Dress Her in Indigo (1969)Edit

  • Any man who outgrows the myths of childhood is ninety-nine percent aware and convinced of his own mortality. But then comes the chilly breath on the nape of the neck, a stirring of the air by the wings of the bleak angel. When a man becomes one hundred percent certain of his inevitable death, he gets The Look.
  • And that, of course, is the tragic flaw in the narcotics laws -- that possession of marijuana is a felony. Regardless of whether it is as harmless as some believe, or as evil and vicious as others believe, savage and uncompromising law is bad law, and the good and humane judge will jump at any technicality that will keep him from imposing a penalty so barbaric and so cruel. The self-righteous pillars of church and society demand that "the drug traffic be stamped out" and think that making possession a felony will do the trick. Their ignorance of the roots of the drug traffic is as extensive as their ignorance of the law.

The Long Lavender Look (1970)Edit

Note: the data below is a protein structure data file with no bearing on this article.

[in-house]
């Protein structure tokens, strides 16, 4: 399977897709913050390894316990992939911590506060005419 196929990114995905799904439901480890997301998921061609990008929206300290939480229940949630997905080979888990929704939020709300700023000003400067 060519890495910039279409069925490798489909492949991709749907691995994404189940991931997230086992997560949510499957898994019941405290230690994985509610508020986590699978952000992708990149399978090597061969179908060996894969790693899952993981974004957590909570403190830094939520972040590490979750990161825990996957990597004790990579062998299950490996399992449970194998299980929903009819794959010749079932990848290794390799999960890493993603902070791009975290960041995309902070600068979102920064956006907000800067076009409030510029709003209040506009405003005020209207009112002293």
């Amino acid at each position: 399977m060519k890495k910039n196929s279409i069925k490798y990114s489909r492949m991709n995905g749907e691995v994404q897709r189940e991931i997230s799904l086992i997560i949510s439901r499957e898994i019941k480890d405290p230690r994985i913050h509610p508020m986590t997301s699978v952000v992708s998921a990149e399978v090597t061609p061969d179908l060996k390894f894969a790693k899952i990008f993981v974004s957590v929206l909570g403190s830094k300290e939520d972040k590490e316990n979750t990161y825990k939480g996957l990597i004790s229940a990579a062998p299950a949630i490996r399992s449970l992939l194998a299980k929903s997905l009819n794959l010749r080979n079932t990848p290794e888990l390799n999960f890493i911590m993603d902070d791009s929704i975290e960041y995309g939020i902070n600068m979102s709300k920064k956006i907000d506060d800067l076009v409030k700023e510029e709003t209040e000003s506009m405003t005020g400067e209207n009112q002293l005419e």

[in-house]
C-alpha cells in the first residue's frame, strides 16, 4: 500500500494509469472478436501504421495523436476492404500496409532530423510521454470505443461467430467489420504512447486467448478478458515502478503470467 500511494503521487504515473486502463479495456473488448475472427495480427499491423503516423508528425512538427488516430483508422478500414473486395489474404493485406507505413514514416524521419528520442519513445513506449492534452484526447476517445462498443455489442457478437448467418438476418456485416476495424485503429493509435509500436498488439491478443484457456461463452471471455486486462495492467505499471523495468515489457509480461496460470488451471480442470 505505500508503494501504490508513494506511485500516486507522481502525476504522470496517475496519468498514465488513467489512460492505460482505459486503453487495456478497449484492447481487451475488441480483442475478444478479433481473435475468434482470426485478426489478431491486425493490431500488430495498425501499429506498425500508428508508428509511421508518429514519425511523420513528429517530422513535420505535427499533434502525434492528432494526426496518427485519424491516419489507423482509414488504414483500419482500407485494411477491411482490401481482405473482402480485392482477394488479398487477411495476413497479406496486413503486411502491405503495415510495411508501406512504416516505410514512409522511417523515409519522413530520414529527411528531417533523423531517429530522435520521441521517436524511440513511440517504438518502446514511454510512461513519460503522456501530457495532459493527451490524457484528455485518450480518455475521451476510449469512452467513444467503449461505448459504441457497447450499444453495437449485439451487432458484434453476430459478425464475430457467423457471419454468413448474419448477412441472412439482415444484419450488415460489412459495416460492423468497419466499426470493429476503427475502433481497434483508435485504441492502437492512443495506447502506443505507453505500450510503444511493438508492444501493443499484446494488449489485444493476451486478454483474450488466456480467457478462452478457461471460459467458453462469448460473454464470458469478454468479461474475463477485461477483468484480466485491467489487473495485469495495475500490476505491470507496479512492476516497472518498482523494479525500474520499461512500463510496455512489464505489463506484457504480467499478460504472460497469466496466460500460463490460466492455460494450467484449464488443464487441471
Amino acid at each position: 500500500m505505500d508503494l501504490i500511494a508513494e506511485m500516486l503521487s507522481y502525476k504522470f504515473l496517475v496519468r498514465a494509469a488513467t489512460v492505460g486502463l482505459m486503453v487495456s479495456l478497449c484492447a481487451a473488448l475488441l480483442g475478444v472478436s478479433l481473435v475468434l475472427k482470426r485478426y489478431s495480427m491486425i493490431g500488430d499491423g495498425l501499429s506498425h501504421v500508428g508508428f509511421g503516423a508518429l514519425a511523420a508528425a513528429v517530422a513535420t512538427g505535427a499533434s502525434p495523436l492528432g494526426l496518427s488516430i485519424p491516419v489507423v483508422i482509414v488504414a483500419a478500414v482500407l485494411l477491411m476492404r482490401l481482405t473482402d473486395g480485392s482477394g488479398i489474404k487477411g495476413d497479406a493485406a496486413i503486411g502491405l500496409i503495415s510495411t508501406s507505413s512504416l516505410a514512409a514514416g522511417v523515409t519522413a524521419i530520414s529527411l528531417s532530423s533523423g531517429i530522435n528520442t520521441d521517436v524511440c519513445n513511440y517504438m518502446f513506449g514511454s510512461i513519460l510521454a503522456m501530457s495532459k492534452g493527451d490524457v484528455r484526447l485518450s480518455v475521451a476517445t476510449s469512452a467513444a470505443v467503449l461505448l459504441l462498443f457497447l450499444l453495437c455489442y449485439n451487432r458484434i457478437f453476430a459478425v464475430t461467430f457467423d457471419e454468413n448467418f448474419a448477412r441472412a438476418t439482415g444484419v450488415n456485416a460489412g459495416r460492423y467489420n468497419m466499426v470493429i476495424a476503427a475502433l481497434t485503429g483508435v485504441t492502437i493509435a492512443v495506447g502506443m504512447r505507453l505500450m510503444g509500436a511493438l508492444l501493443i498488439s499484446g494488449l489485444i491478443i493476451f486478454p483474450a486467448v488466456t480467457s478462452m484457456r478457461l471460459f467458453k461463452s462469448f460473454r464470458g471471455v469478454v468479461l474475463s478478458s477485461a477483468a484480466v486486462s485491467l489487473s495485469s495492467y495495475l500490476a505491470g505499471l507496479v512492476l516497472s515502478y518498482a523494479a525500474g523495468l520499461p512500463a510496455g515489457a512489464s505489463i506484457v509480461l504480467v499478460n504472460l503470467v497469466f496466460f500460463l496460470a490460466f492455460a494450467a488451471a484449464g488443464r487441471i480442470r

• The only thing that prisons demonstrably cure is heterosexuality.

A Tan and Sandy Silence (1972)Edit

  • Up with life. Stamp out all small and large indignities. Leave everyone alone to make it without pressure. Down with hurting. Lower the standard of living. Do without plastics. Smash the servo-mechanisms. Stop grabbing. Snuff the breeze and hug the kids. Love all love. Hate all hate.
  • We're all children. We invent the adult facade and don it and try to keep the buttons and the medals polished. We're all trying to give such a good imitation of being an adult that the real adults in the world won't catch on. Each of us takes up the shticks that compose the adult image we seek. I'd gone the route of lazy, ironic bravado, of amiable, unaffiliated insouciance. Tinhorn knights of a stumbling Rocinante from Rent-A-Steed, maybe with one little area of the heart so pinched, so parched, I never dared let anything really lasting happen to me. Or dared admit the the flaw...